• if you are pregnant, or are thinking about becoming pregnant, or if you are breast feeding.

    • about your habits of alcohol and/or street drug consumption.

    • if you drive a vehicle or perform hazardous tasks during your work.

    Effects on Pregnancy and Newborns:

    LUVOX should not be used during pregnancy unless the benefit outweighs the risk.

    If you are already taking LUVOX and have just found out that you are pregnant, you should talk to your doctor immediately. You should also talk to your doctor if you are planning to become pregnant. It is very important that you do NOT stop taking LUVOX without first talking to your doctor.

    Some newborns whose mothers took an SSRI (Selective Serotonin Reuptake Inhibitor) or other newer antidepressants, such as LUVOX, during pregnancy have developed complications at birth requiring prolonged hospitalization, breathing support and tube feeding. Reported symptoms included: feeding and/or breathing difficulties, vomiting, fits (or seizures), body temperature changes, stiff or floppy muscles, jitteriness, bluish skin, irritability, lethargy, drowsiness, difficulty in sleeping and constant crying.

    In most cases, the newer antidepressant was taken during the third trimester of pregnancy. These symptoms are consistent with either a direct adverse effect of the antidepressant on the baby or possibly a discontinuation syndrome caused by sudden withdrawal from the drug. These symptoms normally resolve over time. However, if your baby experiences any of these symptoms, contact your doctor as soon as you can.

    Persistent Pulmonary Hypertension (PPHN) and newer antidepressants:

    When taken during pregnancy, particularly in the last 3 months of pregnancy, medicines like LUVOX may increase the risk of a serious lung condition in babies, called persistent pulmonary hypertension of the newborn (PPHN), that causes breathing difficulties in newborns soon after birth, making the baby breathe faster and appear bluish. These symptoms usually begin during the first 24 hours after the baby is born. If this happens to your baby you should contact your doctor immediately.

    If you are pregnant and taking an SSRI, or other newer antidepressants, you should discuss the risks and benefits of the various treatment options with your doctor. It is very important that you do NOT stop taking these medications without first consulting your doctor.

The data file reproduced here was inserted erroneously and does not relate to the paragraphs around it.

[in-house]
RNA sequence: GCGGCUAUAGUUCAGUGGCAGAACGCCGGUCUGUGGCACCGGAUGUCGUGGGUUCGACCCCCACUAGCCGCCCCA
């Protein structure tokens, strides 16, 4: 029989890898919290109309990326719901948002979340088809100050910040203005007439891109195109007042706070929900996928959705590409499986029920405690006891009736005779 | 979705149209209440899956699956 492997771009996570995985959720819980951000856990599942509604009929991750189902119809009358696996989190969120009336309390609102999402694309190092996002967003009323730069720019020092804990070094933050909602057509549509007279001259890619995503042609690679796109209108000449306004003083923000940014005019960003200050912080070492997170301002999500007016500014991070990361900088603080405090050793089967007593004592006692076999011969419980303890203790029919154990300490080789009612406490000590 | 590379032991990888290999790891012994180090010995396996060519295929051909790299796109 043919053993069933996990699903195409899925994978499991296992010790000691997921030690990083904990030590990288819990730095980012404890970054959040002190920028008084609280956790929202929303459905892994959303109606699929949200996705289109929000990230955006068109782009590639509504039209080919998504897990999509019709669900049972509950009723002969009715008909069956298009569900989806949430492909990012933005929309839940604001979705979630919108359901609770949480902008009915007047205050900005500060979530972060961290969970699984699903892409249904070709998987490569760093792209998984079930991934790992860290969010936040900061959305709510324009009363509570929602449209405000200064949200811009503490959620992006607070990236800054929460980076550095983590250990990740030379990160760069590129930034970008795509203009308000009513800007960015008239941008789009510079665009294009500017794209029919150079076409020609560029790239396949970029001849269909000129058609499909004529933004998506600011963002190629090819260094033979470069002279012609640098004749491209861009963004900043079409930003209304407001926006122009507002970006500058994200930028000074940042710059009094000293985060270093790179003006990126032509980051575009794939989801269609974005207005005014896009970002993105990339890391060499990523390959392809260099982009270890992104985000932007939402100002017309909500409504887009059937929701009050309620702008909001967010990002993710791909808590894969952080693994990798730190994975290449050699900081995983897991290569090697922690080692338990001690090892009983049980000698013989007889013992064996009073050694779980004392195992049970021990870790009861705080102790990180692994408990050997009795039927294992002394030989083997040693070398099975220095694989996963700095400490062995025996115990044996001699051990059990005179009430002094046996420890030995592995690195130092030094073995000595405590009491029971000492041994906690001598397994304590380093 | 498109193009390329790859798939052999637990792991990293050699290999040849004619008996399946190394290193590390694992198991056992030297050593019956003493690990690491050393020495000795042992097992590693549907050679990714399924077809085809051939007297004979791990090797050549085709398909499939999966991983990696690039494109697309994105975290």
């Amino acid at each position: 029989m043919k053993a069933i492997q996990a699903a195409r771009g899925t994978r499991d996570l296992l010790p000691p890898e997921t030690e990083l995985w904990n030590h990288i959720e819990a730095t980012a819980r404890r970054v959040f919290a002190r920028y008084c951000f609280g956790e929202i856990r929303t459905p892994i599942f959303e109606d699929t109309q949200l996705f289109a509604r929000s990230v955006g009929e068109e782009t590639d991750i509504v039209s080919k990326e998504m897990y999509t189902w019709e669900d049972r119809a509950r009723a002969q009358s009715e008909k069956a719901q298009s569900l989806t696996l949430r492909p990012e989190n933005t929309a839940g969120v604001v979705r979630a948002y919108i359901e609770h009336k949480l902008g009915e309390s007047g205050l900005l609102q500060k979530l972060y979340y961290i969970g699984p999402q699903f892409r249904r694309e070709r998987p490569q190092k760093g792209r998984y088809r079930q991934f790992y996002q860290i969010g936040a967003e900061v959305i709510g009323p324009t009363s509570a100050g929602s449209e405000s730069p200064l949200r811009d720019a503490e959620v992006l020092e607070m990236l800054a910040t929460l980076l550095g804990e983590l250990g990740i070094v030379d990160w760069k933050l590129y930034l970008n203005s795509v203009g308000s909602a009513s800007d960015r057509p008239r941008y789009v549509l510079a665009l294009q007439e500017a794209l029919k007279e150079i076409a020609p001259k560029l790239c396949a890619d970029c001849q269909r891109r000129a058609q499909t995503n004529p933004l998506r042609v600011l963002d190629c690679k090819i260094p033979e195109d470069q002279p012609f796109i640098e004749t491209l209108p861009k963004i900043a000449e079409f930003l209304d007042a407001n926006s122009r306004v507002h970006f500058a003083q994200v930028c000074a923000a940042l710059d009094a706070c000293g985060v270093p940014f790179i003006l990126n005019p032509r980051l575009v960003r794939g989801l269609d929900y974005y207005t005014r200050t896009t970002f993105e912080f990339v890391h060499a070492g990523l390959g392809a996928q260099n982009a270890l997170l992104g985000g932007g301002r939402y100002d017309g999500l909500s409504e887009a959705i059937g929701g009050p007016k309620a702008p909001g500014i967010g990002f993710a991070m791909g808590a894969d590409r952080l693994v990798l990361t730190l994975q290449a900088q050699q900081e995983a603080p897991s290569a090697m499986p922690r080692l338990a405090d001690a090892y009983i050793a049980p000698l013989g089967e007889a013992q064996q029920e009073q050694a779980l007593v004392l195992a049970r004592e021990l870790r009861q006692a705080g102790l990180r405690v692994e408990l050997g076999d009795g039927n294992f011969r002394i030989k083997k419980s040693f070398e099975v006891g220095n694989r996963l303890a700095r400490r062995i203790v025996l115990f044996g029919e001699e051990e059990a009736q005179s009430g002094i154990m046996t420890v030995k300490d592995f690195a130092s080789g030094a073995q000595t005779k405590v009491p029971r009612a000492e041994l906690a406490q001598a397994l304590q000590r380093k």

Interactions with this medication

    Do not use LUVOX if you are taking or have recently taken monoamine oxidase (MAO) inhibitors, methylene blue (intravenous), linezolid, thioridazine, mesoridazine, pimozide, terfenadine, astemizole, cisapride, tizanidine or ramelteon.

    Drugs that may interact with LUVOX include:

    • other antidepressants, such as SSRIs, SNRIs and certain tricyclics.

    • other drugs that affect serotonin such as lithium, tramadol, tryptophan, St. John’s Wort and triptans (used to treat migraines).

    • certain medicines used to treat schizophrenia.

    • certain medicines used to treat bipolar depression such as lithium.

    • certain medicines used to treat epilepsy.

    • certain medicines which may affect blood clotting and increase bleeding, such as oral anticoagulants (e.g. warfarin, dabigatran), acetylsalicylic acid (e.g. Aspirin) and other nonsteroidal anti-inflammatory drugs (e.g. ibuprofen).

    • propranolol or other medications used to treat high blood pressure.

    • certain medicines used to treat patients with irregular heart beats.

    • certain drugs used to treat diabetes.

    • certain medicines used to treat some respiratory conditions such as chronic obstructive pulmonary disease (COPD) or asthma (e.g., theophylline).

    • certain medicines used to treat pain, such as fentanyl (used in anesthesia or to treat chronic pain), tramadol, tapentadol, meperidine, methadone, pentazocine.

    • certain medicines used to treat cough such as dextromethorphan.

    • sedatives such as benzodiazepines.

    In general, drinking alcoholic beverages should be kept to a minimum or avoided completely while taking LUVOX.

    Other related products

    The above information is an educational aid only. It is not intended as medical advice for individual conditions or treatments. Talk to your doctor, nurse or pharmacist before following any medical regimen to see if it is safe and effective for you.